There exist practical solutions to the curse of corruption in Kenya
In 2001, I joined Raila Odinga on a visit to an Arab country looking for investment in infrastructure. Raila was the Minister of Roads in Nyayo’s government. Asked about corruption in Kenya, he said “we cannot eradicate corruption completely, but we can make it a high risk, low return business’’. It struck me as a very pragmatic approach to an age old problem. Unfortunately, 18 years later the problem is worse.
The next day I met one of the top investors to follow up on our discussions and he lectured me for half an hour on why he wouldn’t do business in Kenya since he wouldn’t pay bribes. I left feeling dejected. Two years ago, that same investor who lectured me on corruption was jailed for bribing half the Government officials in their roads ministry. It is easy to pontificate and point fingers, but realistic and creative solutions are what we desperately need.
We have all become corrupt. Sorry my friends, but 99 per cent of our politicians are corrupt. We are all sinners in this game, and let he who has not sinned cast the first stone. It starts from the ground up. Today in most parts of Kenya, the public won’t attend any political meeting unless they are given ‘facilitation’. Public rallies and meetings are crowds for hire. Junior politicians expect senior politicians to ‘support them’.
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These funds are used to transport and pay for the crowds. On voting day many wont vote unless they are paid. What do they expect in the future? What right does the voter have against the politician who has bought his vote? We have tried to educate the voter, but they see election time as an eating season. Politicians look for businessmen for support. What’s the quid pro quo? Support in government contracts. The politician eats his share and the public took their share long before the election.
Corruption has permeated into our social life as well. Both the Church and the Mosque solicit and accept donations without questioning. They don’t care whether it is from corrupt politicians or drug dealers. It is as if the money gets sanitised by God once it reaches holy hands.
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It is now accepted practice for young girls to exchange sexual favours with ‘sponsors’ in return for financial support. We give money to the police to avoid fines, we pay for services to be speeded up and we pay for files to “undisappear”. We even pay watchmen to create parking spaces for us. A survey done a few years ago says that most youth would happily take a bribe if they could get one.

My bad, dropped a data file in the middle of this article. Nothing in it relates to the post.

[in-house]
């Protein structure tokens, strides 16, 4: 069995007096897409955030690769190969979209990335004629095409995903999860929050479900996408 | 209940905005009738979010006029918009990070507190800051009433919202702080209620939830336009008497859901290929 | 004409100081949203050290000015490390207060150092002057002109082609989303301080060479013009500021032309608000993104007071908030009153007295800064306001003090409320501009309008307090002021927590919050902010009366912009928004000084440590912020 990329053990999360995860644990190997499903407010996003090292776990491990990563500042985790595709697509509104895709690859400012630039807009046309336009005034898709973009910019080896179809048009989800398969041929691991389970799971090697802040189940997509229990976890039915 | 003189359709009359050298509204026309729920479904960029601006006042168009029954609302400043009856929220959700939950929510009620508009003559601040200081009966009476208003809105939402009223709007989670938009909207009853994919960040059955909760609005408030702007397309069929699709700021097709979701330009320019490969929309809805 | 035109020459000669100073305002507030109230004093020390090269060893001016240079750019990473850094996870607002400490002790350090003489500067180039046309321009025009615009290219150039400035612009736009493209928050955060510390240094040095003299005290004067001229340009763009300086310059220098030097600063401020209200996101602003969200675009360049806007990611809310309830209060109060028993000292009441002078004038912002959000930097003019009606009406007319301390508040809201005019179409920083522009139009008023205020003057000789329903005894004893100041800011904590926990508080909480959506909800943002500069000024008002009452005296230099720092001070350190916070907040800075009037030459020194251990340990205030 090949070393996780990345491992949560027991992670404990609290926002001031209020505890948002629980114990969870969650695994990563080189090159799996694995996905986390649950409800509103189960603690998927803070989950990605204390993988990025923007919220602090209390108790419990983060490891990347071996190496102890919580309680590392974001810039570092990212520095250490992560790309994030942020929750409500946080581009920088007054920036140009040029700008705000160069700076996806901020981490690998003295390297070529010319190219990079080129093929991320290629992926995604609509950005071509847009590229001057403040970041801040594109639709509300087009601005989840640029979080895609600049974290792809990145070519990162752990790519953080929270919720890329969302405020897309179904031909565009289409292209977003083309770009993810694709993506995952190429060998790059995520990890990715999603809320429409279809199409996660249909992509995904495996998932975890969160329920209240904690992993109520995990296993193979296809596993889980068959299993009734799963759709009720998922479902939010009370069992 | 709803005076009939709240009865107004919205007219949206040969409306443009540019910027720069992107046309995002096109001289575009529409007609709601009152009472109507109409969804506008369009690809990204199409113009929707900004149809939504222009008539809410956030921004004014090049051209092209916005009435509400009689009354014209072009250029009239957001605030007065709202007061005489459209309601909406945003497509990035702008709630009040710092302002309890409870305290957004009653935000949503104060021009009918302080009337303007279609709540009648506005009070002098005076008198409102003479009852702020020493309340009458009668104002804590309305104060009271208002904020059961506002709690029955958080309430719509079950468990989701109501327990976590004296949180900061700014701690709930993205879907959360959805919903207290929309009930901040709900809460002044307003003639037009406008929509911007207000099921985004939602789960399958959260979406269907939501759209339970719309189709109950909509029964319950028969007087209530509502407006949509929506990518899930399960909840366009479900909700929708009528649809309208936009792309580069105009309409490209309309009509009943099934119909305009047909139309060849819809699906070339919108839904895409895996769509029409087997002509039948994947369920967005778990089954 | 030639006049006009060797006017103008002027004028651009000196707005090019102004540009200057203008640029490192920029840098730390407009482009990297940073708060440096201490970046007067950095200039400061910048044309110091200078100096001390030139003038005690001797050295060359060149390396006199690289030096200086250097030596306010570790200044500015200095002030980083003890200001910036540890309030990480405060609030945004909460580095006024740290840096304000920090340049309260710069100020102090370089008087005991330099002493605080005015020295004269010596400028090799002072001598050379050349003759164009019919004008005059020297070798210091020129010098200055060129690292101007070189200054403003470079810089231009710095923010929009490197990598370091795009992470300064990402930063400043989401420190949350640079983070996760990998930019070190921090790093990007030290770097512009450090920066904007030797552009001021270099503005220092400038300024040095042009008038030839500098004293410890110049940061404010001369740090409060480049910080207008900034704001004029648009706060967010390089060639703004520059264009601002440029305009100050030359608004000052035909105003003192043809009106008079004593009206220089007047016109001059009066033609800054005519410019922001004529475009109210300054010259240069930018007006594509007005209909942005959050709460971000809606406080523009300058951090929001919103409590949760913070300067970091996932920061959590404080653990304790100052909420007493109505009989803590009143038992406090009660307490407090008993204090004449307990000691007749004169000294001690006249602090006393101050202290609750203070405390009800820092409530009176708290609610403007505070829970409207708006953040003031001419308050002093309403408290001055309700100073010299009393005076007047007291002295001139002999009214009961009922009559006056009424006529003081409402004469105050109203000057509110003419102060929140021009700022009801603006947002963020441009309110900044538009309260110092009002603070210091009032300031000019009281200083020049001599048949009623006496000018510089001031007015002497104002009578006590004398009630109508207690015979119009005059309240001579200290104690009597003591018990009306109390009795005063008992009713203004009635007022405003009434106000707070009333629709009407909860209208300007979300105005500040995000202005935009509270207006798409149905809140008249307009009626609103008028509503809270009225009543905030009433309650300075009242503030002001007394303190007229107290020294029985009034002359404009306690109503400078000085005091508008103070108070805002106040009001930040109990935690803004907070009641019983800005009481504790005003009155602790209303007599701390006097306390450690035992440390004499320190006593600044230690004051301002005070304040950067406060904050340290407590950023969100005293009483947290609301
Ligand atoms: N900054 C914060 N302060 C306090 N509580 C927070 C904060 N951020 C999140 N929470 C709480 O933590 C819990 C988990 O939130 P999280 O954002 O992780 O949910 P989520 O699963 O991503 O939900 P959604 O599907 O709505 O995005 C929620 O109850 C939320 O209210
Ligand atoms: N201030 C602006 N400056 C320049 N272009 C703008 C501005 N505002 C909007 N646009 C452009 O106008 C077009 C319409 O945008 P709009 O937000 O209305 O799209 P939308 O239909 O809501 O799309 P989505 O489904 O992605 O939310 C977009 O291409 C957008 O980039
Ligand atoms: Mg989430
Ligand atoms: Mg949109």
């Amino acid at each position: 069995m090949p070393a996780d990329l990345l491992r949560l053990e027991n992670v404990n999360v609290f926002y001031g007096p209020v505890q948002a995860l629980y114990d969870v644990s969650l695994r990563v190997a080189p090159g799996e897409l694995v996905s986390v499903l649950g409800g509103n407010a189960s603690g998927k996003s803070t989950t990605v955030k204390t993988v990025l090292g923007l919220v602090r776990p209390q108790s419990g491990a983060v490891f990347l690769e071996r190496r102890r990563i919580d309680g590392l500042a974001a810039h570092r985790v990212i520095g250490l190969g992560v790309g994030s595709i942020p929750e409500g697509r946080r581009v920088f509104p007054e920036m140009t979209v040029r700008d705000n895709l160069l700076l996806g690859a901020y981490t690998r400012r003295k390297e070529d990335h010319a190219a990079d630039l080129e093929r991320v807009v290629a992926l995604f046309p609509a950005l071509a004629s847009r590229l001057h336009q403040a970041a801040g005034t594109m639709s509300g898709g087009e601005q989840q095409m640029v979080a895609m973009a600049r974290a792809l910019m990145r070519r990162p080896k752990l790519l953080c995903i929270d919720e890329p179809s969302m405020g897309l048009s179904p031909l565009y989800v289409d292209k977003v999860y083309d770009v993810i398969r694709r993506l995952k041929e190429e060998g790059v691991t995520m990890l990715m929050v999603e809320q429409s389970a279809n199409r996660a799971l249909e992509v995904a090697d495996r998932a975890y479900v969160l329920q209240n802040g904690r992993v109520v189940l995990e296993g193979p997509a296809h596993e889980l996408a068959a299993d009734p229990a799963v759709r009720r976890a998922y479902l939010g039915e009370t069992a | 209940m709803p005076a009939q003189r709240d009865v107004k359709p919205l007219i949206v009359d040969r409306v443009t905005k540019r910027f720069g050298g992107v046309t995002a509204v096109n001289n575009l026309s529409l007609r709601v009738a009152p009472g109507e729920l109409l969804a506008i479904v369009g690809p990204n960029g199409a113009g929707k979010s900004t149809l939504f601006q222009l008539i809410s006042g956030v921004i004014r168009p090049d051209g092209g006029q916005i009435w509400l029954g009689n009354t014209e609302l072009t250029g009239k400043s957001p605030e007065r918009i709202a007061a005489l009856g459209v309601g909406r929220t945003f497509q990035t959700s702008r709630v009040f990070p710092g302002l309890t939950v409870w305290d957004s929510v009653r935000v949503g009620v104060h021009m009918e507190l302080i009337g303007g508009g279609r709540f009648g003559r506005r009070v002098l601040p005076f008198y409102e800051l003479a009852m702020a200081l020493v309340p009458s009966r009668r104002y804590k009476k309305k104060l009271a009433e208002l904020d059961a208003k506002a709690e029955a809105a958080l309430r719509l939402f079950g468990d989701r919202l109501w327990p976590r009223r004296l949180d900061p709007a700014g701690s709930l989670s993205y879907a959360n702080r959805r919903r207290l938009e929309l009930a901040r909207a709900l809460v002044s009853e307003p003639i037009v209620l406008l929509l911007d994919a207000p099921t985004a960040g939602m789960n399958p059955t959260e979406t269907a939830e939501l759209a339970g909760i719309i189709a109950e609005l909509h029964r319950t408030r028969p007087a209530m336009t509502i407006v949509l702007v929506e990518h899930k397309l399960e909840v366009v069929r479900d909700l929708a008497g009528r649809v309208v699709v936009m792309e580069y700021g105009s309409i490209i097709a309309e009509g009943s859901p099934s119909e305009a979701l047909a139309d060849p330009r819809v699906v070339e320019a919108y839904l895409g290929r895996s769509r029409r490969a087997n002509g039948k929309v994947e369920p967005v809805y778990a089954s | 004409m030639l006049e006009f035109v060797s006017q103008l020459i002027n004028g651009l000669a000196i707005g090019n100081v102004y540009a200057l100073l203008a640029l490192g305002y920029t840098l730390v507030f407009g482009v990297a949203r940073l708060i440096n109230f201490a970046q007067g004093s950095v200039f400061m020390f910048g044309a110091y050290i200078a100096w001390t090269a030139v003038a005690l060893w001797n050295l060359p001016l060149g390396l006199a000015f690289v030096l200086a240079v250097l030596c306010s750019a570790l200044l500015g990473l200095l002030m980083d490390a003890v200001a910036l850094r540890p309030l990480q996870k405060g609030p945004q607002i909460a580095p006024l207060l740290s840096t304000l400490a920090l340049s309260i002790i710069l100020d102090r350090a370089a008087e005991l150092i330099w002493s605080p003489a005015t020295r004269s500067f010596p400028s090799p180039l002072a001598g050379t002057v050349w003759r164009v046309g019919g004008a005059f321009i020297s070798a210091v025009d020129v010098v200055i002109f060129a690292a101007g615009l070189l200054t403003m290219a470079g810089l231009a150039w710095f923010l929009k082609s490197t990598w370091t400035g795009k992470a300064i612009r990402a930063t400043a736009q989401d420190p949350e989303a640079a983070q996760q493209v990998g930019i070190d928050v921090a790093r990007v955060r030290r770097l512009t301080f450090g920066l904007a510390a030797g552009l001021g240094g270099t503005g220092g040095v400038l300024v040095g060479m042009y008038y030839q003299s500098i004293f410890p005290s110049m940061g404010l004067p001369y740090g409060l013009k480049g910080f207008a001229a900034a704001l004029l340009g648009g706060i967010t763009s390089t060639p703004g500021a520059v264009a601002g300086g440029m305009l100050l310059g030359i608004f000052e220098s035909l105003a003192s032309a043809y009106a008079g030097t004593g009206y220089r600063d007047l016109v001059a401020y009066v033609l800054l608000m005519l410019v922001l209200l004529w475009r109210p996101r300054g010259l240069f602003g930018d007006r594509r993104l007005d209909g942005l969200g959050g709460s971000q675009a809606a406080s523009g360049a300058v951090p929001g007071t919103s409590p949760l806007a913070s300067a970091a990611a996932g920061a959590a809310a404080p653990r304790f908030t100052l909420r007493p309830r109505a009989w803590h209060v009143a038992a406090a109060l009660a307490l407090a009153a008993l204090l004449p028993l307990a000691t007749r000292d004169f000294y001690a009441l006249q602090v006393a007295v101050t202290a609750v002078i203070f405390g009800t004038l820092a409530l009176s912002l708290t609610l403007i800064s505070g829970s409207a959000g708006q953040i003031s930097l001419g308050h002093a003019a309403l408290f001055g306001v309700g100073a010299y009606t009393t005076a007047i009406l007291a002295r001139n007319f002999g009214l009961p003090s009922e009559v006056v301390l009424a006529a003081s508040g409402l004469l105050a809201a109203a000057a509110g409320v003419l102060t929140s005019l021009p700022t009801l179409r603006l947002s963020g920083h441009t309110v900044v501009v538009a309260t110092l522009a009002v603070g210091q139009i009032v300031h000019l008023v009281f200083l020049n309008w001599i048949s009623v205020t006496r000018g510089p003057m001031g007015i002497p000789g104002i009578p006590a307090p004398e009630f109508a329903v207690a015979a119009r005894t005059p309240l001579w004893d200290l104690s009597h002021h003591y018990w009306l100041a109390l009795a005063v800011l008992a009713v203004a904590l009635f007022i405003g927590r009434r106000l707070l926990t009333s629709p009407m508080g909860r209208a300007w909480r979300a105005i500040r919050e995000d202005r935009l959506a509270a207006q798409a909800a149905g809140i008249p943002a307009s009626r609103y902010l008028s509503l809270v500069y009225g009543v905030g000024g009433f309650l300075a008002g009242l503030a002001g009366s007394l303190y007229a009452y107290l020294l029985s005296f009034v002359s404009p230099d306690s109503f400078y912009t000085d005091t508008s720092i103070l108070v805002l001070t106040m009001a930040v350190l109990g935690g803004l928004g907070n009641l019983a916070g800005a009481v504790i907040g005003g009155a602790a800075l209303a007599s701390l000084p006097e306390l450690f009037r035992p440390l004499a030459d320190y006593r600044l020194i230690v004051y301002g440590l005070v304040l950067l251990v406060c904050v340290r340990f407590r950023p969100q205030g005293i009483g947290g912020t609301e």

We need to relook at our procurement procedures to address the breeding grounds of corruption – our procurement systems and rules were inherited from the British over 50 years ago and they haven’t changed much. It would be nice to blame the British Colonialists for our corruption but this won’t fly. We must admit that we have come a long way from the Nyayo era when a Minister or the President could get you a contract without a problem. Today, we even have tribunals where procurement losers can go for appeal. Increased transparency is the solution. Around 2008 Dubai introduced Tejari.com, a supplies and procurement portal which cut their procurement costs by 30 per cent.
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All suppliers post their offers on the net. Two days before the closing all offers are made public and suppliers can improve their price. All suppliers know their competitor’s specs and it is difficult for procurement officers to pay a higher price for an inferior or matching product. Technology enhances transparency and reduces corruption. We need to look at similar models. A 30 percent saving would go a long way for us. Procurement officers won’t like this and will doubtlessly argue that this won’t work for complicated tenders. Nonsense. Try it.
Today, we bribe for faster service. Why can’t government charge more for special service? If you need that passport in one day, then it will cost you double the normal charge – that extra charge should be used as incentive pay for the staff in that department. Why would you bribe?
In addition to incentives, we also need strong deterrence. Government should appoint special courts designed and trained to deal with corruption and economic crimes. I am tired of hearing the Song of Ouko. Every day we read the Auditor General’s reports of theft, waste and plunder and nothing is done. People now know that his report is empty noise. Reports without follow up action is a useless exercise. If his reports immediately went to the economic courts then corruption would drastically reduce.
As a country, we went wrong when we diluted Chapter Six of the Constitution. Anyone convicted of corruption or abuse of office should be permanently barred from public service. People will not change unless the sword of total excommunication hangs over them. To quote Raila, lets make corruption a high risk - low return venture.
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